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Stats, Damned Stats, and Sanity

who paid, and who says?

This is Dark Cloud on Wednesday, February 20, 2013.

I have no proof, but I'm guessing the United States is the nation most concerned with and dependent upon statistics, especially social stats. We track everything. One of the reasons we're sometimes thought the most violent nation is that we have good police stats and require those in domestic disturbances to be charged, while in much of the world police can't be bothered and they aren't tabulated.

Increase in the appearance of detail often conceals truth. Thanks to Ward Churchill, more people are aware now that heavily notated texts are not proof of truth nor indicative of actual work. So, in this sparkling mood, I read that four of the happiest cities in the United States are in Colorado. Longmont, Boulder, Lafayette, and Ft. Collins. I'm rather happy, myself, and I love Boulder, so I find nothing to contradict. Like many similar and dubious ratings of late, the sadder states are Red States in the south, the happier states in the north, Maine being the happiest state of us all. Louisiana and Mississippi are the most morose, it seems, but after all: where do the Blues comes from?

This long overdue and crucially necessary research was obtained by the University of Vermont and Twitter, that absolute finger on the pulse of our species. Apparently they chose key words as indicative of happiness or sadness and plugged in the data. Voila.

Americans long ago surrendered to statistics. Our national past-time, baseball, is a grease drain of a game, boring and slow. But it is a statistician's dream, and coverage of the sport is full of absolutely meaningless statistics and facts to help the audience supposedly understand what is going on, what they are listening to, what they are watching on the tube. They try to inflame rivalries between teams, this to increase public interest, and each broadcast will tally up the history of competition between the two ball clubs, who each have changed cities, perhaps coasts, team names, leagues, and thousands of players in a line so broken and mutilated that it's very ridiculousness exerts a sort of charm.

The most exciting thing about baseball in the last half century is not Reggie Jackson hitting the first pitch of three different pitchers for a home run in a single World Series game, although I think it arguably impressive. It's Moneyball, a movie about baseball statistics and how to use them to make the most of mediocre players you can afford on your pro team. Of course, the excitement was for one year only when the team utilizing it got as far as the early playoffs. Then, everyone started doing the same thing, we're told, and nothing actually has changed. If Brad Pitt hadn't been in it, who'd have watched it?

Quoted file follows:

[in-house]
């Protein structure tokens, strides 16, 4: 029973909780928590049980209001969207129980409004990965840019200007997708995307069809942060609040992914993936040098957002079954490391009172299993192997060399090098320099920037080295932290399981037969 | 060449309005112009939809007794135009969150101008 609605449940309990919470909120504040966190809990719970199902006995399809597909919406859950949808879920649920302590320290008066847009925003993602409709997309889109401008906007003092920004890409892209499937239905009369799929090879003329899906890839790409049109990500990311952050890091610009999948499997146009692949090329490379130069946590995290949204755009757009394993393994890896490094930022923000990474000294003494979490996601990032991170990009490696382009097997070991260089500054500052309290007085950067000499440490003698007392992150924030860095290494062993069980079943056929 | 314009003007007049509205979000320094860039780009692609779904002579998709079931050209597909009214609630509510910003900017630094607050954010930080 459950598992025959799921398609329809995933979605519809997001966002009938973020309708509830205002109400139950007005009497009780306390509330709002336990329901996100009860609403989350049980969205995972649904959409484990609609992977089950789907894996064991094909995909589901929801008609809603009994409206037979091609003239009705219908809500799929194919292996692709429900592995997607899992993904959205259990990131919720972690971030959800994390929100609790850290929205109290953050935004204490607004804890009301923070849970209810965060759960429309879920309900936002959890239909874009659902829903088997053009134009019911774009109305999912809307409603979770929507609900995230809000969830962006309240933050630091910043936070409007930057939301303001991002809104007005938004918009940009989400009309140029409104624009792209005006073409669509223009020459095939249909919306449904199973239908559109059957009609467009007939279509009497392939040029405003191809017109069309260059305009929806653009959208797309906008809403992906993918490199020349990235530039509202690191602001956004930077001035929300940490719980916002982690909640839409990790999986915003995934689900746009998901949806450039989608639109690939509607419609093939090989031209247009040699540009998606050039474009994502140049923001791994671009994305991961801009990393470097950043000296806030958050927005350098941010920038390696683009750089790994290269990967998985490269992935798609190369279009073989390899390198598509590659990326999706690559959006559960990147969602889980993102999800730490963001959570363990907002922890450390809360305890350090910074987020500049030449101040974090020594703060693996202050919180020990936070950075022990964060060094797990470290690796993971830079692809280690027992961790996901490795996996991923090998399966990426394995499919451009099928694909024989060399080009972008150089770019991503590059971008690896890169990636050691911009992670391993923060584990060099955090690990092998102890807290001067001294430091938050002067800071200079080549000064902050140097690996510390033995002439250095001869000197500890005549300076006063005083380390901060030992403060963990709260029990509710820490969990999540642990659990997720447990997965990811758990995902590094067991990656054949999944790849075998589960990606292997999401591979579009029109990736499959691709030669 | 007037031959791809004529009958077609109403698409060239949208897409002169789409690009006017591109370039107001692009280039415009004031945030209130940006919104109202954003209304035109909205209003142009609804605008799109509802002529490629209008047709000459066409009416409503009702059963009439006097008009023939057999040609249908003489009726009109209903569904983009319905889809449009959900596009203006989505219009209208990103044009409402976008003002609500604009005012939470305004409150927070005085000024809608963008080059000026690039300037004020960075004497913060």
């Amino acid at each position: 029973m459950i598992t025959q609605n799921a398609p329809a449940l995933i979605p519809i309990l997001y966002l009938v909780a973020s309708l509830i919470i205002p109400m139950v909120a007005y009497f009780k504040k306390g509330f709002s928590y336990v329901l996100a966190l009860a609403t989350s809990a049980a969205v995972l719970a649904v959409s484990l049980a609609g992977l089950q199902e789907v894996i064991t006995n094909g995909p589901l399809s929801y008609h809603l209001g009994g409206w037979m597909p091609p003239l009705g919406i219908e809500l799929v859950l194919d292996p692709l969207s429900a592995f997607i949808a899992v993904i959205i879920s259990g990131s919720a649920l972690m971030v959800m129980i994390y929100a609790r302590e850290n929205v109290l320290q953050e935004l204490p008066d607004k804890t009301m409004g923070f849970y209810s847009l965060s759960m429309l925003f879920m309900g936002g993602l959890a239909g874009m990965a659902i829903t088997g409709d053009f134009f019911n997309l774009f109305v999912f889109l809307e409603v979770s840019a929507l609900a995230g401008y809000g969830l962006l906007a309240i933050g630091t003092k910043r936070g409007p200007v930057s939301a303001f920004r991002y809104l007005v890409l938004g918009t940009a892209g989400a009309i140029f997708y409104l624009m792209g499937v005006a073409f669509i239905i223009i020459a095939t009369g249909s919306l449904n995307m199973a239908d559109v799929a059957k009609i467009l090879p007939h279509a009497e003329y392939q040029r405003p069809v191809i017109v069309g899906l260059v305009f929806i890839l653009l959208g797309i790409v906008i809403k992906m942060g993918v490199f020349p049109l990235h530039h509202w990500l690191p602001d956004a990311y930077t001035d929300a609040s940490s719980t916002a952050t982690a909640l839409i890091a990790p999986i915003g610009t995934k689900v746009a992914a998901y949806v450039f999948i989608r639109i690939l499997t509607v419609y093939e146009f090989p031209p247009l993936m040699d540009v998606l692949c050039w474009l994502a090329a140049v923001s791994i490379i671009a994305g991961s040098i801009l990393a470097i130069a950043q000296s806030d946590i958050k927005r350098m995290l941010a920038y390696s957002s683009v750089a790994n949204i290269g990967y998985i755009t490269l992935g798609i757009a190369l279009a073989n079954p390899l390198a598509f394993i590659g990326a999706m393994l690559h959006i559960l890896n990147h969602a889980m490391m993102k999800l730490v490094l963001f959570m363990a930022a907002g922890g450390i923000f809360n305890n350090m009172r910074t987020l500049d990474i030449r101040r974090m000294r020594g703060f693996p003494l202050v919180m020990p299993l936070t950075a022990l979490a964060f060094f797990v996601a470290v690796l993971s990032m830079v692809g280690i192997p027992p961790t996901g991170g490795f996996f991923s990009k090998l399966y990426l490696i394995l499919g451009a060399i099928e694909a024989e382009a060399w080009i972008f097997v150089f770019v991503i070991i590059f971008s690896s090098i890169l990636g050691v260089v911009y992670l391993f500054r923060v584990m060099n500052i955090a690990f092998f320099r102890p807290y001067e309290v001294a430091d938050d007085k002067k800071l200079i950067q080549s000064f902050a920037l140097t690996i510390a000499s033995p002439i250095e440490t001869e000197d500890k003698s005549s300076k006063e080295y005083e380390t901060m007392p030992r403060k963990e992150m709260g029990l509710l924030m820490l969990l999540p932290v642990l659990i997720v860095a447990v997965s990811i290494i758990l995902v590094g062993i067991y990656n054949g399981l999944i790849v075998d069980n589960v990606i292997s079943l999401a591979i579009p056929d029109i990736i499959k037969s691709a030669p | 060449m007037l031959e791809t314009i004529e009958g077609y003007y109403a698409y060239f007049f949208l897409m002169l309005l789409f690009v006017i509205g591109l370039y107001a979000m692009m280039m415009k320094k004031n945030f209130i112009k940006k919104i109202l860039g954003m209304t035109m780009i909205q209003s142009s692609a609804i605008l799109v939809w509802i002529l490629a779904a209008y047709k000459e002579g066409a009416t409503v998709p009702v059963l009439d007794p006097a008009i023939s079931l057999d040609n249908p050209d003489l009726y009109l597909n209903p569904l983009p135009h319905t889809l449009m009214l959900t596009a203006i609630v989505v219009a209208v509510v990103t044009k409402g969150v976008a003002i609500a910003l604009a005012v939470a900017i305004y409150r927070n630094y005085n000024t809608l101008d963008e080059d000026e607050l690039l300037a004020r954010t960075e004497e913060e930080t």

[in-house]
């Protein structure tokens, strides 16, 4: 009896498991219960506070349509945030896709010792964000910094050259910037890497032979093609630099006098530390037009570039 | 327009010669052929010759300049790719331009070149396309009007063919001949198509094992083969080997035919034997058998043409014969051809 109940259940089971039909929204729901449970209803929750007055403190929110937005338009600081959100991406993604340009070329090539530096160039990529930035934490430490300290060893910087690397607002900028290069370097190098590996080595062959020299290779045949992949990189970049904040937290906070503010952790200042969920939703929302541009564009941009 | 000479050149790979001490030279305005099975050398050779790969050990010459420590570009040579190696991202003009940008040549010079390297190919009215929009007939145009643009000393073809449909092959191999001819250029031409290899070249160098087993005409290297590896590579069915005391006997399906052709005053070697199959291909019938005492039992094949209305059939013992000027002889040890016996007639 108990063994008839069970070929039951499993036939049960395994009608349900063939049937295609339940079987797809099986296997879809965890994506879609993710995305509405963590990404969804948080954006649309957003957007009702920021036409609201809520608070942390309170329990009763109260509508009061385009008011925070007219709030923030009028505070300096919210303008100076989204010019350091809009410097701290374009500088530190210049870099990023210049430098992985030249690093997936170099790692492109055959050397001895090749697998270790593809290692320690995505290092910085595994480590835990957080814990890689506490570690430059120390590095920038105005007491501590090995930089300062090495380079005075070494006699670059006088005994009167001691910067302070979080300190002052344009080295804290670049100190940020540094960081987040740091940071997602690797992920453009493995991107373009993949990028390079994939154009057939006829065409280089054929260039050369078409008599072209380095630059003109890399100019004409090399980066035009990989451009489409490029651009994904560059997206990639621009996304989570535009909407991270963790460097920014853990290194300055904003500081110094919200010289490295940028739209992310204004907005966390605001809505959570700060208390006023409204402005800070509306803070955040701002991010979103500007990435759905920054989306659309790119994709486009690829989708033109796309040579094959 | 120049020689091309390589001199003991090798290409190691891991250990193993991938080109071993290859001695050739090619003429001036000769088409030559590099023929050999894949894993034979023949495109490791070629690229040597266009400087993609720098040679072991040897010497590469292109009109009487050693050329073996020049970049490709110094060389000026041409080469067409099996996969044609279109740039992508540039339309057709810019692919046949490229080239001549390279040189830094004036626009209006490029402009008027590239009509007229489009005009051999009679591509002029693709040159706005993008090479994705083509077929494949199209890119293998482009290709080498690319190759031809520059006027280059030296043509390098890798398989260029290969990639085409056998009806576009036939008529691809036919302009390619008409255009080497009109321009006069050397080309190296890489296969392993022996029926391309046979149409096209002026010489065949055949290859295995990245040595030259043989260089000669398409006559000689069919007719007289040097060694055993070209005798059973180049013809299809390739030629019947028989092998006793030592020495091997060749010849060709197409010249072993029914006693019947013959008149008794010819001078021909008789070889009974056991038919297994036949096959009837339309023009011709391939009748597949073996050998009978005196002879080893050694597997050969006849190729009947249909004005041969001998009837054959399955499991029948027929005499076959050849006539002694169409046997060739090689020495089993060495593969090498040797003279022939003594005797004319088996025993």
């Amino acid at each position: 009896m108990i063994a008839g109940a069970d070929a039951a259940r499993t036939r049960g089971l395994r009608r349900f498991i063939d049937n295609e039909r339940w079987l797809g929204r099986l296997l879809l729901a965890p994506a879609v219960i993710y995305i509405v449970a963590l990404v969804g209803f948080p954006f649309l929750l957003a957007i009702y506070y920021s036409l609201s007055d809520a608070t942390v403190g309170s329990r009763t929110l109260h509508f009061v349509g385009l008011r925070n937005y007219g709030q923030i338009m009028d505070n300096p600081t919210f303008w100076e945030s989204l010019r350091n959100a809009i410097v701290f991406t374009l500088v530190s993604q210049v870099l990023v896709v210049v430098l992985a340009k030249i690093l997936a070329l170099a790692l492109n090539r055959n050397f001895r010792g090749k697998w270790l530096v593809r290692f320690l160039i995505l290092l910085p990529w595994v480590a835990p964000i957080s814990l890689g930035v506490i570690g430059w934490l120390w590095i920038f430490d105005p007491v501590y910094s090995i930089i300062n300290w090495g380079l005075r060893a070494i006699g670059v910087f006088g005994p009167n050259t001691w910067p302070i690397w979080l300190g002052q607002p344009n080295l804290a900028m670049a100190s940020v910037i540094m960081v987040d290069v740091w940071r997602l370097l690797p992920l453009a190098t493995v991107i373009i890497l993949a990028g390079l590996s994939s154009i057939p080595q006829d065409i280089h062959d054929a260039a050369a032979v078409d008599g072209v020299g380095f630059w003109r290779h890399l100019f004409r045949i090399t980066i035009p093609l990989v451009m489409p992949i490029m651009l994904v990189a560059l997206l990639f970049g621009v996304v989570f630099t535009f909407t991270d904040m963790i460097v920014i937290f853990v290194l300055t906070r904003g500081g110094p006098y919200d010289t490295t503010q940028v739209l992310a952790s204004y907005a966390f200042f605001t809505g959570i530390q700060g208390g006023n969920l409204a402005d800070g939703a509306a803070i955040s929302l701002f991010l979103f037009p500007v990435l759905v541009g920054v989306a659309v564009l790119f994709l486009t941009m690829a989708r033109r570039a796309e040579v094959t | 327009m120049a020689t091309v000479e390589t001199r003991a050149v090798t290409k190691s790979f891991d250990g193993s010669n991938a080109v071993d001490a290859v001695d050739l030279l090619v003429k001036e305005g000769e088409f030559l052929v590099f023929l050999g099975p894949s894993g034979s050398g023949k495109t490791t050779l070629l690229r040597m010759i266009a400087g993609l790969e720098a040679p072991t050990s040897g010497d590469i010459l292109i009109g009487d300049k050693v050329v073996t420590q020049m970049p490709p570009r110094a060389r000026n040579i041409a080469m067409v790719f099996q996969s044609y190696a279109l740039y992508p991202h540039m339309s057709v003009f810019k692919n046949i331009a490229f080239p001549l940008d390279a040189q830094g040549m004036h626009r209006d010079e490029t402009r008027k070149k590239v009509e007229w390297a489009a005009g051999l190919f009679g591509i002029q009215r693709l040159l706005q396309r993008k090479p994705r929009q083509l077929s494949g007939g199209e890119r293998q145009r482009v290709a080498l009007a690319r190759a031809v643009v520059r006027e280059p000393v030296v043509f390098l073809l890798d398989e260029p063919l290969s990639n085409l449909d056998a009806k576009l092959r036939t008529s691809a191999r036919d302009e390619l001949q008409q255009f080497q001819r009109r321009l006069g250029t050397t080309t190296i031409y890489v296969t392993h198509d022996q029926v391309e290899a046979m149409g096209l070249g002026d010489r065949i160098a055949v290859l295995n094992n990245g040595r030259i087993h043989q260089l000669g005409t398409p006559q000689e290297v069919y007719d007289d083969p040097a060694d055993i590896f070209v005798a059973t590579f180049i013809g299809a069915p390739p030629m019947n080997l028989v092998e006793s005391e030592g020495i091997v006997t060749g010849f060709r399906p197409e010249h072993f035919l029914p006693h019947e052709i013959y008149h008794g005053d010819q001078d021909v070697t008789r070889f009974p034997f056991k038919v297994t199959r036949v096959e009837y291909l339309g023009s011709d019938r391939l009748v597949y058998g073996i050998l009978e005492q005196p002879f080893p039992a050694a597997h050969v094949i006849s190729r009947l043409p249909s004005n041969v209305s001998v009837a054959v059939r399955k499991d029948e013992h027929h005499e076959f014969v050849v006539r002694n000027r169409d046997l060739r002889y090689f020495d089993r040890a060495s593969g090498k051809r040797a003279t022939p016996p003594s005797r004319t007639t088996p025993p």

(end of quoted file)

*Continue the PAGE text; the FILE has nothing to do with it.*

But all advertising and statistics are paid for by entities so devoid of objectivity and often sanity - including but hardly especially governments - that no announced completion of a study or research project ought to be treated as science, or even sensible. In fact, the very first thing that media should demand before publicizing these things is who paid for the study or project, and if hidden in corporate gossamer, track it down to the deep pockets. It doesn't matter that the study was paid for by a not for profit called Darling bunnies for healthy babies if the money emerged from the Koch brothers or Montgomery Burns or the Chinese nuclear industry. Or our own.

The last election showed a pronounced tendency to improve on this, and all to the good, and yet we still read about research and studies announcing results of import or nonsense with no clear idea if it means anything whatever.

To assist in your evaluation, keep the following in mind. The term 'scientist' is meaningless. Those on the right wing like to try and intimidate by declaring scientist Dr. Fraud Flake, of, say, MIT, has proven that climate change is a flaky fraud. He's a doctor and he works at MI T. His doctorate might be in English literature, though, and he has no more standing to criticize those scientists who specialize in climate than Kim Kardasian.

Unless the scientist's specific degree is appended, you can generally assume it's irrelevant to the tale at hand.

Right away, if you have accurate knowledge of who paid for the study, and this is included in the first paragraph, and weasel words like 'scientist' are replaced by 'nuclear physicist,' the value of the study can be more accurately assessed. And we will be spared conclusions like this one from the happy state survey: The researchers ...found that wealthy areas tended to have higher happiness levels and that areas with high rates of obesity has lower happiness levels.

Who would have thought?